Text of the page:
Fencing with the skill and determination they demonstrated in helping women's fencing to take second in the Ivy League Championships two weeks ago, women's epee and women's sabre captured medals in the unusual Squad Championships relay format.
The epee squad earned a gold medal after edging Penn in the championship bout, 34-31, while sabre gained silver after losing a narrow 45-42 decision for the gold medal to Notre Dame.
The tournament, the brainchild of long-time NYU head coach Steve Mormando, utilized the rare relay format. Each weapon squad, consisting of three fencers as usual, fenced bouts of at least five touches — in a relay toward reaching 45 touches. If a fencer took the strip with his or her team leading, he or she had to make at least five touches, as usual. If their team was trailing, however, they had to score as many touches as possible, before the opponent earned the fifth touch.
It made for long but action-packed bouts and matches, delighting the vocal crowd that filled much of Coles Gymnasium.
"You rely more on your teammates in this format," co-captain Sammy Roberts said. "It's more fun this way."
Roberts and her fellow women's sabre fencers kicked off the Championships early Sunday morning. After an opening round bye, the top-seeded Lions beat Penn, 45-23, to set up a championship bout with Notre Dame.
The Fighting Irish took an early 5-3 lead as All-American Eileen Hassett defeated Roberts, 5-3. After Sarah Bormann, another ND All-American, edged Essane Diedro, 5-4, the Irish margin went to three, 10-7. Essane's sister, Loweye, beat Abigail Nichols, 7-4, to bring the Lion team to within one, 15-14, but Hassett beat Essane Diedro, 5-2, for a 20-16 lead.
When Essane beat Nichols, 5-4, Columbia rallied to take the lead, 35-34, but the Irish scored two more wins for a narrow 45-42 championship victory.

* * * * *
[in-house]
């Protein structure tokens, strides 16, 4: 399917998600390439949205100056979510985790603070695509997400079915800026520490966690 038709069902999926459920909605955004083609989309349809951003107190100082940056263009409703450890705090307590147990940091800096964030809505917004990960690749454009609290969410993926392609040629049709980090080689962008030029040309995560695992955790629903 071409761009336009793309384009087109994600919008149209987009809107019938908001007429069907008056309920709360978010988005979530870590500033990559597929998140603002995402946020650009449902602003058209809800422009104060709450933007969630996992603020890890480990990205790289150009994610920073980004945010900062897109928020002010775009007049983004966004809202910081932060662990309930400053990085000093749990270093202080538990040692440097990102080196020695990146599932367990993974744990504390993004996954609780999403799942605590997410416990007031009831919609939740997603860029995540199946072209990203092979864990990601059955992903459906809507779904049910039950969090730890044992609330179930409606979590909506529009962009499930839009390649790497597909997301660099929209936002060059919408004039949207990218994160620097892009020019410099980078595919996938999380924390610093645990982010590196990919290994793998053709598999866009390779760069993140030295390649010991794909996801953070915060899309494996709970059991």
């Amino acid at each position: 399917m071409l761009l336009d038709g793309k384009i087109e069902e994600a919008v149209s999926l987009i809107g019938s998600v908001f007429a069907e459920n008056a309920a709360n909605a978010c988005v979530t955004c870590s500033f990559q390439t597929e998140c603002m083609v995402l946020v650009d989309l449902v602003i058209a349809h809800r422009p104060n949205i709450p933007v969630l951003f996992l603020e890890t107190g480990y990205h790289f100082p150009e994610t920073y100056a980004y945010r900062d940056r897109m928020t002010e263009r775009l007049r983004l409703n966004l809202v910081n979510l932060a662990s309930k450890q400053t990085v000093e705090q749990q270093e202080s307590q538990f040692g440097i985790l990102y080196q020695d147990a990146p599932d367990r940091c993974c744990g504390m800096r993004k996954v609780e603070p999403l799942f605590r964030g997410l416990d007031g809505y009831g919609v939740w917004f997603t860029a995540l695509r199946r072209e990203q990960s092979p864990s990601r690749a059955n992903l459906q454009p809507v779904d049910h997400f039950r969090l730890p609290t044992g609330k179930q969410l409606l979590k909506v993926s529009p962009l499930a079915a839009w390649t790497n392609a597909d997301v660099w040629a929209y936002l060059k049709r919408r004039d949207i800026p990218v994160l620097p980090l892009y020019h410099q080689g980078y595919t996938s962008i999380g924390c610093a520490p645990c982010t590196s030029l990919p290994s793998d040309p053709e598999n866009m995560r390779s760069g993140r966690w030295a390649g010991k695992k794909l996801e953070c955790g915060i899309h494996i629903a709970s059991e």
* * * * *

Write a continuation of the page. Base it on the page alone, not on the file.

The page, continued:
"We were behind most of the way," Roberts said, "but we fought back really hard, and kept picking away at the deficit."
Perhaps learning from sabre's example, epee played it differently. The Lion epeeists fought their way into the lead by the third bout of the gold-medal match, and never relinquished it — although there were some very, very scary moments.
Columbia had surged into the championship match with big wins over Haverford, 45-18, and NYU, 45-31. The top-seeded Quakers were a different story, though.
Penn took a 5-4 lead after the first bout, but Columbia tied at 9-9 when Neely Brandfield-Harvey edged Amrit Bhinder, 6-4. First-year Katya English gave her team a slim 11-10 lead with a 2-1 win over Gabriella Foor — epee bouts, limited by time, often end before five touches are reached — and first-year Gaby Strass then put the Lions up three, 18-15, with a 7-5 win over Stephanie Wheeler.
The Quakers never overtook the Lions. They battled back to within one once and two, twice. The two-point margin, 23-21, remained at two when neither English nor Wheeler could score one touch in the time allowed, as their bout ended in a 0-0 tie.
The final outcome would fall to Penn sophomore Amrit Bhinder and Columbia sophomore Lydia Kopecky. They knew each other well.
"Amrit is my teammate at the New York Athletic Club," Kopecky admitted. "I've fenced her many times."
Lydia took over with that two-point margin, 23-21, and expanded it to three, 27-24. Touches do not come easily in epee, and the crowd gasped at every one.
Just as Lydia's teammates were beginning to relax, however, Bhinder caught fire. She closed the gap to 28-27 and then tied it at 28-all, which went to 29-all when they scored simultaneous touches, another epee exclusive.
"That was scary," Kopecky conceded. There were fewer than 25 seconds to go.
However, she noted, "I knew what to do. I picked [hit] her wrist." The touch gave Lydia a 30-29 lead, and with just 16 seconds left, Bhinder had no choice but to attack.